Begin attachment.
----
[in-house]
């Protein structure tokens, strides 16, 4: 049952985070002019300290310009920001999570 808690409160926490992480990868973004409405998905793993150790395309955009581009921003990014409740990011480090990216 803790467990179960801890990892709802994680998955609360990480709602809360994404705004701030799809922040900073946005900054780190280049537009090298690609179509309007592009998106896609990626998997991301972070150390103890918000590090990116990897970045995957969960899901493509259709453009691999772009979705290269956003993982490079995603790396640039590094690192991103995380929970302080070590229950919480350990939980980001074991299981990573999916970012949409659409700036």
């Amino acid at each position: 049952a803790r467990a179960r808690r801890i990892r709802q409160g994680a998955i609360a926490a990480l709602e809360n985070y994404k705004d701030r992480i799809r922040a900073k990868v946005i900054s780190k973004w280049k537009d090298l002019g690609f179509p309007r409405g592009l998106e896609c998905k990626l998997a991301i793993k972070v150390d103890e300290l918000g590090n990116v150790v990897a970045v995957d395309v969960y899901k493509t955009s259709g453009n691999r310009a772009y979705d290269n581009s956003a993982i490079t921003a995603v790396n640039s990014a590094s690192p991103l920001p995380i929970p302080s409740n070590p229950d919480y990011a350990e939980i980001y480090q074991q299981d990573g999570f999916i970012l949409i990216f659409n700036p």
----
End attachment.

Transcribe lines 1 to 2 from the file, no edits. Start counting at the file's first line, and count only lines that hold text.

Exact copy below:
[in-house]
């Protein structure tokens, strides 16, 4: 049952985070002019300290310009920001999570 808690409160926490992480990868973004409405998905793993150790395309955009581009921003990014409740990011480090990216 803790467990179960801890990892709802994680998955609360990480709602809360994404705004701030799809922040900073946005900054780190280049537009090298690609179509309007592009998106896609990626998997991301972070150390103890918000590090990116990897970045995957969960899901493509259709453009691999772009979705290269956003993982490079995603790396640039590094690192991103995380929970302080070590229950919480350990939980980001074991299981990573999916970012949409659409700036």